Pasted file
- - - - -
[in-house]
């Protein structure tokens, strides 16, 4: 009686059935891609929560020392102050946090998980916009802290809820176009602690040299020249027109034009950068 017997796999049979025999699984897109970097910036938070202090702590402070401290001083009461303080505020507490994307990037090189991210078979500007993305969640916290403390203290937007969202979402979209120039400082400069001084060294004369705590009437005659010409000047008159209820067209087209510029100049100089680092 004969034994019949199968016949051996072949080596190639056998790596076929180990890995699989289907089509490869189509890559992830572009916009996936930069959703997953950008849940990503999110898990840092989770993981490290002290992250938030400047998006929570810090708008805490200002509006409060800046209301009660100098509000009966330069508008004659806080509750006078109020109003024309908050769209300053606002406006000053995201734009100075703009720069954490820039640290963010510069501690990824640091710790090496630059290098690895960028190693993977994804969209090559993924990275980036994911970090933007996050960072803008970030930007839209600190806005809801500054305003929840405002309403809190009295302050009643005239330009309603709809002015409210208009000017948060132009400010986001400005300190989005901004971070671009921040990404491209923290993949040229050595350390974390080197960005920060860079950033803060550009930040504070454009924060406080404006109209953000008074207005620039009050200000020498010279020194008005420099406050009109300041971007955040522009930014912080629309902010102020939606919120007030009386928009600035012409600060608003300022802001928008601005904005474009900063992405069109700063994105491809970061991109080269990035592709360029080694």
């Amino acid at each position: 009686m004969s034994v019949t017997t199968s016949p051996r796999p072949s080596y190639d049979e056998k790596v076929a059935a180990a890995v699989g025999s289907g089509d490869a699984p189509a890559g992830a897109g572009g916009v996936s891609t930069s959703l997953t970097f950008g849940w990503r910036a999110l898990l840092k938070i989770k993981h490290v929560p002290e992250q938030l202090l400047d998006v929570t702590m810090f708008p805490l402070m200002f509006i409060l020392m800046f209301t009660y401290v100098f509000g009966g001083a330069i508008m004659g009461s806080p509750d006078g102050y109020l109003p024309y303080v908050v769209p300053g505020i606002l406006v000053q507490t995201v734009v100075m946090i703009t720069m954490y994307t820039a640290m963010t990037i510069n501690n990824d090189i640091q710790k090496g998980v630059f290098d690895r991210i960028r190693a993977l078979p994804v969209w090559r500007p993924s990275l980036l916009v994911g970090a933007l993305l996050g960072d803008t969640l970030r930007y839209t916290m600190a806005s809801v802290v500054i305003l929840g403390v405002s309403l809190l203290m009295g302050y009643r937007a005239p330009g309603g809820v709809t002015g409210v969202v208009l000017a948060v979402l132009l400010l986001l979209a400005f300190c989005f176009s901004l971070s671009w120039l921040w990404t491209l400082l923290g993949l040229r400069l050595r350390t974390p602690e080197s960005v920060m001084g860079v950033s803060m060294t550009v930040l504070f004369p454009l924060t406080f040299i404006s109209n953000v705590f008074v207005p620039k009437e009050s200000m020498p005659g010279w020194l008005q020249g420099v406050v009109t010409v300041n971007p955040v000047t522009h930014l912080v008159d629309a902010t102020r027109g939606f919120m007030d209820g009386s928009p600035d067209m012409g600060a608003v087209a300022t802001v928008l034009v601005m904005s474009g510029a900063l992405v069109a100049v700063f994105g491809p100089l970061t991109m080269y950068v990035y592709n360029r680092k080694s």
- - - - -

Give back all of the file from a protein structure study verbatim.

[in-house]
């Protein structure tokens, strides 16, 4: 009686059935891609929560020392102050946090998980916009802290809820176009602690040299020249027109034009950068 017997796999049979025999699984897109970097910036938070202090702590402070401290001083009461303080505020507490994307990037090189991210078979500007993305969640916290403390203290937007969202979402979209120039400082400069001084060294004369705590009437005659010409000047008159209820067209087209510029100049100089680092 004969034994019949199968016949051996072949080596190639056998790596076929180990890995699989289907089509490869189509890559992830572009916009996936930069959703997953950008849940990503999110898990840092989770993981490290002290992250938030400047998006929570810090708008805490200002509006409060800046209301009660100098509000009966330069508008004659806080509750006078109020109003024309908050769209300053606002406006000053995201734009100075703009720069954490820039640290963010510069501690990824640091710790090496630059290098690895960028190693993977994804969209090559993924990275980036994911970090933007996050960072803008970030930007839209600190806005809801500054305003929840405002309403809190009295302050009643005239330009309603709809002015409210208009000017948060132009400010986001400005300190989005901004971070671009921040990404491209923290993949040229050595350390974390080197960005920060860079950033803060550009930040504070454009924060406080404006109209953000008074207005620039009050200000020498010279020194008005420099406050009109300041971007955040522009930014912080629309902010102020939606919120007030009386928009600035012409600060608003300022802001928008601005904005474009900063992405069109700063994105491809970061991109080269990035592709360029080694």
């Amino acid at each position: 009686m004969s034994v019949t017997t199968s016949p051996r796999p072949s080596y190639d049979e056998k790596v076929a059935a180990a890995v699989g025999s289907g089509d490869a699984p189509a890559g992830a897109g572009g916009v996936s891609t930069s959703l997953t970097f950008g849940w990503r910036a999110l898990l840092k938070i989770k993981h490290v929560p002290e992250q938030l202090l400047d998006v929570t702590m810090f708008p805490l402070m200002f509006i409060l020392m800046f209301t009660y401290v100098f509000g009966g001083a330069i508008m004659g009461s806080p509750d006078g102050y109020l109003p024309y303080v908050v769209p300053g505020i606002l406006v000053q507490t995201v734009v100075m946090i703009t720069m954490y994307t820039a640290m963010t990037i510069n501690n990824d090189i640091q710790k090496g998980v630059f290098d690895r991210i960028r190693a993977l078979p994804v969209w090559r500007p993924s990275l980036l916009v994911g970090a933007l993305l996050g960072d803008t969640l970030r930007y839209t916290m600190a806005s809801v802290v500054i305003l929840g403390v405002s309403l809190l203290m009295g302050y009643r937007a005239p330009g309603g809820v709809t002015g409210v969202v208009l000017a948060v979402l132009l400010l986001l979209a400005f300190c989005f176009s901004l971070s671009w120039l921040w990404t491209l400082l923290g993949l040229r400069l050595r350390t974390p602690e080197s960005v920060m001084g860079v950033s803060m060294t550009v930040l504070f004369p454009l924060t406080f040299i404006s109209n953000v705590f008074v207005p620039k009437e009050s200000m020498p005659g010279w020194l008005q020249g420099v406050v009109t010409v300041n971007p955040v000047t522009h930014l912080v008159d629309a902010t102020r027109g939606f919120m007030d209820g009386s928009p600035d067209m012409g600060a608003v087209a300022t802001v928008l034009v601005m904005s474009g510029a900063l992405v069109a100049v700063f994105g491809p100089l970061t991109m080269y950068v990035y592709n360029r680092k080694s």